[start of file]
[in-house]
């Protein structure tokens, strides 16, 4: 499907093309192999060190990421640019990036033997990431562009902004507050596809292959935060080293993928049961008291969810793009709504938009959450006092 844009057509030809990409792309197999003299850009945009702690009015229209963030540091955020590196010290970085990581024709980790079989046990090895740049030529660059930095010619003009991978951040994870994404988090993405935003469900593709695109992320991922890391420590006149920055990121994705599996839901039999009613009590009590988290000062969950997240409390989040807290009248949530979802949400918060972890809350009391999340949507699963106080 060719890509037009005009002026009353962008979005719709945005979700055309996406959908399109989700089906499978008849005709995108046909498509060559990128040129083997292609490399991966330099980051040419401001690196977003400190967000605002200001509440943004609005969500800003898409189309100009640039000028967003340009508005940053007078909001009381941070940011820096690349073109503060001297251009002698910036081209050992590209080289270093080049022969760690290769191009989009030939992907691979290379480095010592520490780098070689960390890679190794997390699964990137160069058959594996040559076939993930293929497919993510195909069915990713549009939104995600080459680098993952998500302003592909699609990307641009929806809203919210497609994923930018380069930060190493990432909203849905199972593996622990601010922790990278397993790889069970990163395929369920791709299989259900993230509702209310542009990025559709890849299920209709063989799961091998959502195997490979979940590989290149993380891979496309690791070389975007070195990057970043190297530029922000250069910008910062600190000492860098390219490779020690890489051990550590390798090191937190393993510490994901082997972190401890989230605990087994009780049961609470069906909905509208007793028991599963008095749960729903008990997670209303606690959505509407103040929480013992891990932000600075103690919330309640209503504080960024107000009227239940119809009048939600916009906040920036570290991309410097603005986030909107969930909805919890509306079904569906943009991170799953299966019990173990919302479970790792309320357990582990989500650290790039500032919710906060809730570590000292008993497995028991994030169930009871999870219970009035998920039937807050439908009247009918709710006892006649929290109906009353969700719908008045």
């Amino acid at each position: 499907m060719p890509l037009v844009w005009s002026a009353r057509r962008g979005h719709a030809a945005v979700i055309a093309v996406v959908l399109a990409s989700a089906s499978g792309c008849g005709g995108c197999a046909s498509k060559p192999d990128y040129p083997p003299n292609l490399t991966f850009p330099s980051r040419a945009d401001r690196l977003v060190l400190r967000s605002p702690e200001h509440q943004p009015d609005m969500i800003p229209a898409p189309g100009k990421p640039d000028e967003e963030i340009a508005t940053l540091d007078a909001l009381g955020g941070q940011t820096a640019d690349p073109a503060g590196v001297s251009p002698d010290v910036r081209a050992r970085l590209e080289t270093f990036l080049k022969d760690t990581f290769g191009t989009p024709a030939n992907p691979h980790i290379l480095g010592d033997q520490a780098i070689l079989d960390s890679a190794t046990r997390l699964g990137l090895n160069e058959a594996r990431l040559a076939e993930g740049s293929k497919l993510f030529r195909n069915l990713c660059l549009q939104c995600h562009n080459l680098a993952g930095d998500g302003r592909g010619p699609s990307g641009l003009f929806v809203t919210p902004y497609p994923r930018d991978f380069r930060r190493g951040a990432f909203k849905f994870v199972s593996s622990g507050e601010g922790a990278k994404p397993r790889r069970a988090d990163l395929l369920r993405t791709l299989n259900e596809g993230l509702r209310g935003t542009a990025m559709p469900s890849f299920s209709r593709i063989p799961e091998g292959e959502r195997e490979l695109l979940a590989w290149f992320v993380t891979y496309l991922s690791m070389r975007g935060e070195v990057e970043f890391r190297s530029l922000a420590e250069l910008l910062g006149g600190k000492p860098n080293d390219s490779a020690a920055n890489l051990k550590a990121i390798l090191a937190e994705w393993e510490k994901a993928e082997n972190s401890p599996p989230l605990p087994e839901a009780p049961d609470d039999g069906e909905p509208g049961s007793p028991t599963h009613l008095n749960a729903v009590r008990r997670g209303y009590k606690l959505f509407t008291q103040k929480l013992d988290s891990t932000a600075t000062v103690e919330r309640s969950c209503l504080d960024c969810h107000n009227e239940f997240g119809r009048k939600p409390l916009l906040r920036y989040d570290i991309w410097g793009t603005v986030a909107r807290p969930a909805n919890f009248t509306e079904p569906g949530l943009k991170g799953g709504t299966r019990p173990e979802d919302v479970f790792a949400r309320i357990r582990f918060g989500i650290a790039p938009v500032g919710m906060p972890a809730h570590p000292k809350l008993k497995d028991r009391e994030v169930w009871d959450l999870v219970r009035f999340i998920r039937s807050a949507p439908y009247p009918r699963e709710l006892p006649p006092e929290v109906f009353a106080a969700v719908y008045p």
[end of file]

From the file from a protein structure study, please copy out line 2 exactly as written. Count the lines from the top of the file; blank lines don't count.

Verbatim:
């Protein structure tokens, strides 16, 4: 499907093309192999060190990421640019990036033997990431562009902004507050596809292959935060080293993928049961008291969810793009709504938009959450006092 844009057509030809990409792309197999003299850009945009702690009015229209963030540091955020590196010290970085990581024709980790079989046990090895740049030529660059930095010619003009991978951040994870994404988090993405935003469900593709695109992320991922890391420590006149920055990121994705599996839901039999009613009590009590988290000062969950997240409390989040807290009248949530979802949400918060972890809350009391999340949507699963106080 060719890509037009005009002026009353962008979005719709945005979700055309996406959908399109989700089906499978008849005709995108046909498509060559990128040129083997292609490399991966330099980051040419401001690196977003400190967000605002200001509440943004609005969500800003898409189309100009640039000028967003340009508005940053007078909001009381941070940011820096690349073109503060001297251009002698910036081209050992590209080289270093080049022969760690290769191009989009030939992907691979290379480095010592520490780098070689960390890679190794997390699964990137160069058959594996040559076939993930293929497919993510195909069915990713549009939104995600080459680098993952998500302003592909699609990307641009929806809203919210497609994923930018380069930060190493990432909203849905199972593996622990601010922790990278397993790889069970990163395929369920791709299989259900993230509702209310542009990025559709890849299920209709063989799961091998959502195997490979979940590989290149993380891979496309690791070389975007070195990057970043190297530029922000250069910008910062600190000492860098390219490779020690890489051990550590390798090191937190393993510490994901082997972190401890989230605990087994009780049961609470069906909905509208007793028991599963008095749960729903008990997670209303606690959505509407103040929480013992891990932000600075103690919330309640209503504080960024107000009227239940119809009048939600916009906040920036570290991309410097603005986030909107969930909805919890509306079904569906943009991170799953299966019990173990919302479970790792309320357990582990989500650290790039500032919710906060809730570590000292008993497995028991994030169930009871999870219970009035998920039937807050439908009247009918709710006892006649929290109906009353969700719908008045």